What makes Flutter 'Rapid'...?

Flutter supports a growing ecosystem of package plugins at their package repository http://pub.dev. Often open sourced & maintained by the community on GitHub, these plugins provide a way for developers to get up and running on their application with minimal effort. Common plugins provide access to underlying operating system features, such as communication via Http, location services, and other sensor services, and, also important functionality such as state management frameworks, MobX, redux etc.

Flutter provides a 'Stateful Hot Reload' feature which means a developer can push changes into a running application without needing to reload state and receive feedback within seconds. This speeds up the development of a feature and also increases the amount of experimentation that can be done in a short period of time. Flutter was recently ranked third most loved in StackOverflow's Other Frameworks, Libraries and Tools in their annual survey, with almost 69% of respondents saying they loved working with it - above React Native (58%), Xamarin (45%) and Cordova (28%). And, its use amongst developers is growing - 47% over the year to Q1 2021 according to the Flutter team, and 1 in 8 apps submitted to the Google Play Store in May were built with Flutter.

Flutter implements both Material Design (Android's design framework) and Cupertino (Apple) widgets and allow you to target the design system you wish. It's also customisable enough to re-style the application as you wish and create a bespoke design.

With the very latest Flutter release (version 2), in May 2020, Flutter can be deployed on a range of other operating systems as well, including Linux and Windows desktops, and to even build web applications such as Progressive Web Apps & Single Page Applications.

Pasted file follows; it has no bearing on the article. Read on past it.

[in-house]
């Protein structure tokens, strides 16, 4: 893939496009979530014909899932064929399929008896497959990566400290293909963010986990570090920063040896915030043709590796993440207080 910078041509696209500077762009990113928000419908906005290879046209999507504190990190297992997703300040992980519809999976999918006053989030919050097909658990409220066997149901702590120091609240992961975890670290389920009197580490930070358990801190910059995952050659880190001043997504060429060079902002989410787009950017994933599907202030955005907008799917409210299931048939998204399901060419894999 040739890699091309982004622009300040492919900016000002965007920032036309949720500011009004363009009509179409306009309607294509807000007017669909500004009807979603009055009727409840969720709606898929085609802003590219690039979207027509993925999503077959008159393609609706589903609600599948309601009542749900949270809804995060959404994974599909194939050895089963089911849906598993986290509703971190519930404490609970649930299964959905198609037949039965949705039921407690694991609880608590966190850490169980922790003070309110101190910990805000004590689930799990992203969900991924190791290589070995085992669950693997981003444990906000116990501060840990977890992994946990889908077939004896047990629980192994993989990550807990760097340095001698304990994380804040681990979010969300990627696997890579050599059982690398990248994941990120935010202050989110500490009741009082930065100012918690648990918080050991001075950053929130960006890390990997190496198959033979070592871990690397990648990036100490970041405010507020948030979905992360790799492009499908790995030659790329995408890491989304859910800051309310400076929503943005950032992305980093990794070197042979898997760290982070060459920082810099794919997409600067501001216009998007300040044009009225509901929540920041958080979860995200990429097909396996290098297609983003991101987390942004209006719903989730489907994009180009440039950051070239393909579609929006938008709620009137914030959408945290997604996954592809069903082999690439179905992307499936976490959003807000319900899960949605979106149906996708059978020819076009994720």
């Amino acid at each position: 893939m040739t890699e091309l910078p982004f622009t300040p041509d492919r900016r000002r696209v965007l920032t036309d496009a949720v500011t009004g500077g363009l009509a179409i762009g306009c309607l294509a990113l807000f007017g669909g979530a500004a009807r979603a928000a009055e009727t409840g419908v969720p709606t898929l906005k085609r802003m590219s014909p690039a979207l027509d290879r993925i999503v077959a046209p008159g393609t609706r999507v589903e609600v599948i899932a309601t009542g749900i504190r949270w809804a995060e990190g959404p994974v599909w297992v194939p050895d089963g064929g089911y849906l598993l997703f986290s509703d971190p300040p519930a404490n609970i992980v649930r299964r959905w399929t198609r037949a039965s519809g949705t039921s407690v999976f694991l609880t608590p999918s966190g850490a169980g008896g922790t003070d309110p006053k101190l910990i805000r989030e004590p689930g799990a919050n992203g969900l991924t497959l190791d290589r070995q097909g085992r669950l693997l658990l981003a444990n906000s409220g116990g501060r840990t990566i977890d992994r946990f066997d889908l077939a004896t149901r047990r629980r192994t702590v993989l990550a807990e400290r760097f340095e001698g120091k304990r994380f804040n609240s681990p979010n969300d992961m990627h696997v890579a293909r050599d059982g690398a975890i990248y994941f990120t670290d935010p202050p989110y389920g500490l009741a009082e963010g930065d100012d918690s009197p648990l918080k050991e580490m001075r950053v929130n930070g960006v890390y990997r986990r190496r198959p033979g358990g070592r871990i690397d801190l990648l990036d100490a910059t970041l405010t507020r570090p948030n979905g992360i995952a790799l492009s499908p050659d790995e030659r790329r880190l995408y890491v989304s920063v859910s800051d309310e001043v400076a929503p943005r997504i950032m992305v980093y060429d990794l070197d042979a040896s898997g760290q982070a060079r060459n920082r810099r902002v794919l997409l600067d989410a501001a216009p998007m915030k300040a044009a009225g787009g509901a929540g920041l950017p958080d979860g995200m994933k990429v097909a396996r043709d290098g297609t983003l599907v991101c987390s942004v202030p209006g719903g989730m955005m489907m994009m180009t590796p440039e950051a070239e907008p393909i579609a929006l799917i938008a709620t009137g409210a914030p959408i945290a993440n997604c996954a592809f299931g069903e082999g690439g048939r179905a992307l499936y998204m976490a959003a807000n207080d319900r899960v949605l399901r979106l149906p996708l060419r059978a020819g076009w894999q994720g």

How we use Flutter?

At Kiandra, we're using Flutter to develop a mobile application utilising location sensors and a Bluetooth OBD2 device to record trips and encourage safe driving within a fleet of professional drivers. The UI widgets provided by the framework have been versatile and flexible, allowing us to create a rich native experience for users featuring a mix of custom and traditional UI elements.

Initially, we're targeting iPhones. Yet the application has not required any code to be specifically written for the iOS platform. All the code that has been developed is ready to be deployed onto an Android device in the future. During development, both platforms have been used by the development team, depending on which devices and which platforms were most available and convenient to an individual developer.

Conclusions

Flutter has been a pleasure to work with. It's had a range of benefits in delivering an app with a rich UI, manages moderately complex, real-time business logic and is ready to be deployed across other platforms when required. The development experience has been a joy, with Dart feeling quite familiar to Javascript and Typescript developers, and the Hot Stateful Reload functionality has allowed for fast feedback after making code changes.

With Google's and the community's continued support, it will no doubt remain to be a solid framework for rapid cross-platform application development.